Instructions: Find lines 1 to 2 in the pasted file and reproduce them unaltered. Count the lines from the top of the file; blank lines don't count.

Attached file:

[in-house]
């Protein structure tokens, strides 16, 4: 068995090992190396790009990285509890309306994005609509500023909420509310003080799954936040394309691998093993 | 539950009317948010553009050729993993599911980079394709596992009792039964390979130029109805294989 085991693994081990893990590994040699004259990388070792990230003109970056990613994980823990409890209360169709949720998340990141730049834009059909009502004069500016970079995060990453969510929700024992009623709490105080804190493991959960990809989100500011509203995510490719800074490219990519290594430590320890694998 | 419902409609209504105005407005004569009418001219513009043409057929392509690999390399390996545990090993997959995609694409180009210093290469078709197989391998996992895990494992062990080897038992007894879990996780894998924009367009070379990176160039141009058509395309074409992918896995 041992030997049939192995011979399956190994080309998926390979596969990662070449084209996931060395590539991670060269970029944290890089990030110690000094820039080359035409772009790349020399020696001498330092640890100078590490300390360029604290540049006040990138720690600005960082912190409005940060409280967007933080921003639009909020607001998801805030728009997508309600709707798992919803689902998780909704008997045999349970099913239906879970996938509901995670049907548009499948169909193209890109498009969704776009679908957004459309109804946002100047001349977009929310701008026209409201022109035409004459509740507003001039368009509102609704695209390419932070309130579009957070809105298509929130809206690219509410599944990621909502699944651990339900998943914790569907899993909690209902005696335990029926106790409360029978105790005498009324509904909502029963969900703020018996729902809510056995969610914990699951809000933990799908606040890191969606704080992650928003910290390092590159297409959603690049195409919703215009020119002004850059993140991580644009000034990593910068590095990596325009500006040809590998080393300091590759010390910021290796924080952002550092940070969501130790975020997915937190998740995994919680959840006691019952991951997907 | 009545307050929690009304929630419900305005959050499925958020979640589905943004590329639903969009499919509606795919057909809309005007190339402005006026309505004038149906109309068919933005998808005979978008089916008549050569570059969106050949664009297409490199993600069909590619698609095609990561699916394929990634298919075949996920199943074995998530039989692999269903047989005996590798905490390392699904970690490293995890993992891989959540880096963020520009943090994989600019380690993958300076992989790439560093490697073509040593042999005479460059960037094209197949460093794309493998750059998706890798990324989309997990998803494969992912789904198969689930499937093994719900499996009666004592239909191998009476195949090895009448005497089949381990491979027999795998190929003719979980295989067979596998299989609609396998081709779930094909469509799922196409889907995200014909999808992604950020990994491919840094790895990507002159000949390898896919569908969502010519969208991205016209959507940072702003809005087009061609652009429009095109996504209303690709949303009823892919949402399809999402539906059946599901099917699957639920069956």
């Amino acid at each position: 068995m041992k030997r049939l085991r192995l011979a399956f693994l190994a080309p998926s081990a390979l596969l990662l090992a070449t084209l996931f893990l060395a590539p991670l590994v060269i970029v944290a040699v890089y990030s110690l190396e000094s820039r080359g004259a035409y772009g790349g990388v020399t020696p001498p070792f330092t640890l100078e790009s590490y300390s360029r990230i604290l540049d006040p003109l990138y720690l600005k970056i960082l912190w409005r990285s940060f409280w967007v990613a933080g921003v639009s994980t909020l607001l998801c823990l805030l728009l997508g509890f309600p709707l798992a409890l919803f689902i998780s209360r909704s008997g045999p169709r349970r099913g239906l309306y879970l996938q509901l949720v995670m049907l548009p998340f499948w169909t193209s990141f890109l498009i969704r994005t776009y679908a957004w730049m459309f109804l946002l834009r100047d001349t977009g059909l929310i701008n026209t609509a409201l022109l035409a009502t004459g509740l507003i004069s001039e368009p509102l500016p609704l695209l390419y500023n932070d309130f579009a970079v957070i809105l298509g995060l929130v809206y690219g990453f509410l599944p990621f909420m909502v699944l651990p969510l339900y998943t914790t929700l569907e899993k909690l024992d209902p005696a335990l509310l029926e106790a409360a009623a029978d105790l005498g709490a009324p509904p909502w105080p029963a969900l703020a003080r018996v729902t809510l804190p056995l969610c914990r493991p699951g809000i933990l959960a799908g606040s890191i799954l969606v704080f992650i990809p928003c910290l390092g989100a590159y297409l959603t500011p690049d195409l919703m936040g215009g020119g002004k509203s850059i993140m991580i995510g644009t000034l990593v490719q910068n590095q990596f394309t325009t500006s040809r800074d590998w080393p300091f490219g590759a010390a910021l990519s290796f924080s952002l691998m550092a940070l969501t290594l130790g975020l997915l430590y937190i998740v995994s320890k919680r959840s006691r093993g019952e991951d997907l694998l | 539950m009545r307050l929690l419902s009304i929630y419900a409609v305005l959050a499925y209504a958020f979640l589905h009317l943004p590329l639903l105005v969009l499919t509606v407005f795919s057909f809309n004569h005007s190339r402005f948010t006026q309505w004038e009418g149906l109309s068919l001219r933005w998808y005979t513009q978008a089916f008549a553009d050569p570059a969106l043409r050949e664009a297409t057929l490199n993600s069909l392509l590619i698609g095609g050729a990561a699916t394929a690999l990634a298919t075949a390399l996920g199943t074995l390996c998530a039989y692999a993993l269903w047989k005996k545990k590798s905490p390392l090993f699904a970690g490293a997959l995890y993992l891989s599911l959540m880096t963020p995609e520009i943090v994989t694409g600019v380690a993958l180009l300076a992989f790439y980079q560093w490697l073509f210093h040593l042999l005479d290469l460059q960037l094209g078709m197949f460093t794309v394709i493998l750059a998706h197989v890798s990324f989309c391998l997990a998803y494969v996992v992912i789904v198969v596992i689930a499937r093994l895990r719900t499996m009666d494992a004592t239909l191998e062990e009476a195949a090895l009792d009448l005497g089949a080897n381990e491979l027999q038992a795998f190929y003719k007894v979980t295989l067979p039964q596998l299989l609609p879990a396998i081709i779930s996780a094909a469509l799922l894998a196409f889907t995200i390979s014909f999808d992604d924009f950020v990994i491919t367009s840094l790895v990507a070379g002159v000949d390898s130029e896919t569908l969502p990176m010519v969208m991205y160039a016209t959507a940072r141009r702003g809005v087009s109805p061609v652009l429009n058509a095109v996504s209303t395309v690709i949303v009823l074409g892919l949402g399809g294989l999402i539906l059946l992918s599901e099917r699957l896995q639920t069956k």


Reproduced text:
[in-house]
């Protein structure tokens, strides 16, 4: 068995090992190396790009990285509890309306994005609509500023909420509310003080799954936040394309691998093993 | 539950009317948010553009050729993993599911980079394709596992009792039964390979130029109805294989 085991693994081990893990590994040699004259990388070792990230003109970056990613994980823990409890209360169709949720998340990141730049834009059909009502004069500016970079995060990453969510929700024992009623709490105080804190493991959960990809989100500011509203995510490719800074490219990519290594430590320890694998 | 419902409609209504105005407005004569009418001219513009043409057929392509690999390399390996545990090993997959995609694409180009210093290469078709197989391998996992895990494992062990080897038992007894879990996780894998924009367009070379990176160039141009058509395309074409992918896995 041992030997049939192995011979399956190994080309998926390979596969990662070449084209996931060395590539991670060269970029944290890089990030110690000094820039080359035409772009790349020399020696001498330092640890100078590490300390360029604290540049006040990138720690600005960082912190409005940060409280967007933080921003639009909020607001998801805030728009997508309600709707798992919803689902998780909704008997045999349970099913239906879970996938509901995670049907548009499948169909193209890109498009969704776009679908957004459309109804946002100047001349977009929310701008026209409201022109035409004459509740507003001039368009509102609704695209390419932070309130579009957070809105298509929130809206690219509410599944990621909502699944651990339900998943914790569907899993909690209902005696335990029926106790409360029978105790005498009324509904909502029963969900703020018996729902809510056995969610914990699951809000933990799908606040890191969606704080992650928003910290390092590159297409959603690049195409919703215009020119002004850059993140991580644009000034990593910068590095990596325009500006040809590998080393300091590759010390910021290796924080952002550092940070969501130790975020997915937190998740995994919680959840006691019952991951997907 | 009545307050929690009304929630419900305005959050499925958020979640589905943004590329639903969009499919509606795919057909809309005007190339402005006026309505004038149906109309068919933005998808005979978008089916008549050569570059969106050949664009297409490199993600069909590619698609095609990561699916394929990634298919075949996920199943074995998530039989692999269903047989005996590798905490390392699904970690490293995890993992891989959540880096963020520009943090994989600019380690993958300076992989790439560093490697073509040593042999005479460059960037094209197949460093794309493998750059998706890798990324989309997990998803494969992912789904198969689930499937093994719900499996009666004592239909191998009476195949090895009448005497089949381990491979027999795998190929003719979980295989067979596998299989609609396998081709779930094909469509799922196409889907995200014909999808992604950020990994491919840094790895990507002159000949390898896919569908969502010519969208991205016209959507940072702003809005087009061609652009429009095109996504209303690709949303009823892919949402399809999402539906059946599901099917699957639920069956």